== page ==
# Are MOSFETs better for high power applications than the BJT?

I was reading that the MOSFET is more optimal for high power situations at low to medium supply voltages than the BJT. However, I'm questioning this, because MOSFETs and BJTs waste little to no power while off.Mosfets are more prone to damage due static electricity breaking down the gate source oxide layer. Is it true that BJTs are better at high junction temperatures because they dont have an oxide layer? .

Can anyone confirm whether or not this is true?

• MOSFETs are characterized by a low RDSon, which for low to moderate currents is less than the drop of a bipolar transistor. However, for very high power IGBTs are often preferred. – Chris Stratton Nov 30 '15 at 0:51
• The answer may depend whether you are asking about switching or amplification. – Brian Drummond Nov 30 '15 at 0:52
• There is a lot less consideration required for the current drawn by the Gate of a MOSFET than by the Base of a BJT. In general, the higher the Ice capabilities, the lower the hfe. Techniques like emitter-followers ('Darlington Drivers') help negate this, but a MOSFET doesn't have such requirements. – CharlieHanson Nov 30 '15 at 1:14
• @MarkU -- this is generally not a concern for switching FETs. (They are driven hard enough that the FET's already all the way "on".) It is a concern for FETs operating in the linear region, however -- FET-based linear amps are the main things that run into this. – ThreePhaseEel Nov 30 '15 at 1:49
• I'm voting to close this question as off-topic because the OP has made no attempt to research the "accusations" he/she raises. – Andy aka Nov 30 '15 at 8:52

As usual, rules of thumb and knee-jerk answers can be misleading, especially when forgetting the constraints in the original guidelines that were then dumbed down to make "rules" for the non-thinking.

FETs are voltage-controlled, and BJTs are current-controlled. This alone leads to a whole set of tradeoffs between the two devices, having nothing to do with operating voltage, current, or power.

Both devices are capable of handling about the same power. Power dissipation is mostly a function of the package, and both devices are available in similar packages.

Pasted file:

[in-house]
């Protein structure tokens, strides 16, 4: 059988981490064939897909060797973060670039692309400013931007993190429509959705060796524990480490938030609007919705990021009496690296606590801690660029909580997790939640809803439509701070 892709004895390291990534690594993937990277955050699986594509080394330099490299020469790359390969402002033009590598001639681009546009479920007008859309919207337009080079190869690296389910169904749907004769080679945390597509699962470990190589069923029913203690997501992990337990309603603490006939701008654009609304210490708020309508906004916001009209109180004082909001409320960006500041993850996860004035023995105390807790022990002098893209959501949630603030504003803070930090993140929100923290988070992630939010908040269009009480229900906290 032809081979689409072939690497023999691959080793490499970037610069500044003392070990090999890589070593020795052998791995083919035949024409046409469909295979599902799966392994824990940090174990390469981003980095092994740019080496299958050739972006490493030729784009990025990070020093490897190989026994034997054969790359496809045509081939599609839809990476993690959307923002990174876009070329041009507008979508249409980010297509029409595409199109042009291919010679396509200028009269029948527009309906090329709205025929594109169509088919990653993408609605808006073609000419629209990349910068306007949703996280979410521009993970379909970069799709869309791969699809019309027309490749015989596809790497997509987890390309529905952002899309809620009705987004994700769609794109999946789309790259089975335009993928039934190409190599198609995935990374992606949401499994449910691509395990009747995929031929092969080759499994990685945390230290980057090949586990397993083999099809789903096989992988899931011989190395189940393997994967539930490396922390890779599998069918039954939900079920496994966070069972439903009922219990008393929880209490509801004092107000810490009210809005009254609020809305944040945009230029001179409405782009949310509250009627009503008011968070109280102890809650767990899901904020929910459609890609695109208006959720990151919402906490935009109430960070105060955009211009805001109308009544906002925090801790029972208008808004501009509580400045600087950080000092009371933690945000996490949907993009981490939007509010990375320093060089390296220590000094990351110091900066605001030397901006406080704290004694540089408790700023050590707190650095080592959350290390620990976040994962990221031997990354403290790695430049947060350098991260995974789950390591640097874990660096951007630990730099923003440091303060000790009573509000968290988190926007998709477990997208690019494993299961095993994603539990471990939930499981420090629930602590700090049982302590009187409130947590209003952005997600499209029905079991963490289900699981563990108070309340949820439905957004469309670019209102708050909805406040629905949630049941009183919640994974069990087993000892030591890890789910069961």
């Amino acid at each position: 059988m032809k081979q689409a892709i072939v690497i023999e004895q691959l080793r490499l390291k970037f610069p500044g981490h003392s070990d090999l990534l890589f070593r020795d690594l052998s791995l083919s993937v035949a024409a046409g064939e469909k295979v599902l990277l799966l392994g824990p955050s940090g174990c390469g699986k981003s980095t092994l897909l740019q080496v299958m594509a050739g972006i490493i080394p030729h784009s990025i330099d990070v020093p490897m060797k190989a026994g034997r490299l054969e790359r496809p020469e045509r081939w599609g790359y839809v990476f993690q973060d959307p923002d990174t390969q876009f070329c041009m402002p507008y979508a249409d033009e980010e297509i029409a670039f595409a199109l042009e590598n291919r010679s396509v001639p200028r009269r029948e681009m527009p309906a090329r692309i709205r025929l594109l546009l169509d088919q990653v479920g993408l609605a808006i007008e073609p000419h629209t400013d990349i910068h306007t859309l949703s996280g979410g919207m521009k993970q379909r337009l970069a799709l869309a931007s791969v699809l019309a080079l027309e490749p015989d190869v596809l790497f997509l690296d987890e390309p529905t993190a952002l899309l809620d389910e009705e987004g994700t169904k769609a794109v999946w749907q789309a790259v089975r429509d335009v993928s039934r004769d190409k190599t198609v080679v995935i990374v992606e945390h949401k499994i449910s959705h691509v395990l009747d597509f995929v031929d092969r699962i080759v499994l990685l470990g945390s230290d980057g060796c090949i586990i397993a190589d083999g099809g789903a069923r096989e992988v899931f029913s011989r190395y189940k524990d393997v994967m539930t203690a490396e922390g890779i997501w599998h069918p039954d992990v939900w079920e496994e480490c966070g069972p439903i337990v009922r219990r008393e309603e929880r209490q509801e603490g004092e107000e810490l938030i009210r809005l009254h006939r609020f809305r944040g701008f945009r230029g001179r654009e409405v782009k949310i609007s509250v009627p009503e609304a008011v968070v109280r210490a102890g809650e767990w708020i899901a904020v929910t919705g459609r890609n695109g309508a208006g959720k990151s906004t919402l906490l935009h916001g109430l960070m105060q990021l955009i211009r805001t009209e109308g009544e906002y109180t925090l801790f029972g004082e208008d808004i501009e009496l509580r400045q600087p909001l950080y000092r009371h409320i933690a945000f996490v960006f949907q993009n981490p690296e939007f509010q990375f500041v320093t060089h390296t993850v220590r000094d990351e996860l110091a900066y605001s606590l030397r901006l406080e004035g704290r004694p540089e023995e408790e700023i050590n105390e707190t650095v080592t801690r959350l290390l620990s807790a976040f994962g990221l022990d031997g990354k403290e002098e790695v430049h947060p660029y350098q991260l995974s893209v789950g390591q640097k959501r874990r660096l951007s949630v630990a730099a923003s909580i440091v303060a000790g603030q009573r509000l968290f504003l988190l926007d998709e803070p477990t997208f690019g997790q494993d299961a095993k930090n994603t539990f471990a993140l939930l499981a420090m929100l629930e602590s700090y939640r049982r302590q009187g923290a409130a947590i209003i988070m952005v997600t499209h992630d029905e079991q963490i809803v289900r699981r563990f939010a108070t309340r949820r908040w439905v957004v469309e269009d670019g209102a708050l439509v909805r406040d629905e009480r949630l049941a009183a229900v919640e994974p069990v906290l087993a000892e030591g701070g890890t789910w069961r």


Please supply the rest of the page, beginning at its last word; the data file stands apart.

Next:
The advantages for voltage versus current control are not as simple and one-sided as others here would have you believe. The voltage control of FETs requires essentially no power to keep them in a particular state, but that ignores both the control circuitry and that changing the state often is necessary in many applications. A FET gate looks mostly like a capacitor to the driving circuit, so it takes current to change the voltage. That together with a typical 12 V gate swing over the full on/off range can lead to significant current and power. For example, let's say the total effective gate charge is 50 nC, and the FET is switched at 100 kHz (every 10 µs). That comes out to 5 mA at 12 V, or 60 mW. That's the same total control power into the device as a BJT with 80 mA drive at 750 mV. There are other concerns beyond these for driving FETs and BJTs, but I'm trying to point out that it's nowhere near as simple as "FETs take no power to drive".

In linear applications, the more predictable B-E voltage of a BJT can be advantageous over the D-S voltage of FETs. Constructs like emitter-follower generally have better characteristics than FET source-followers. Since BJT are both current in and out devices, they can be cascaded in ways that don't apply to FETs, like darlington pairs, or combined NPN-PNP devices. Another advantage of BJTs is the much lower voltage required to control them. You can control high current and high voltage BJTs with typical logic level voltages (3.3-5 V), which isn't possible with FETs.

Of course the voltage control and even the larger voltage control range of FETs can be advantages too. I'm not trying to make it sound like BJTs are better, just trying to point out some ways they can be more advantageous since the knee jerkers here seem to have decided FETs are "better" in broad classes of applications. FETs and BJTs are fundamentally different, so there are going to be various applications where one provides advantages over the other.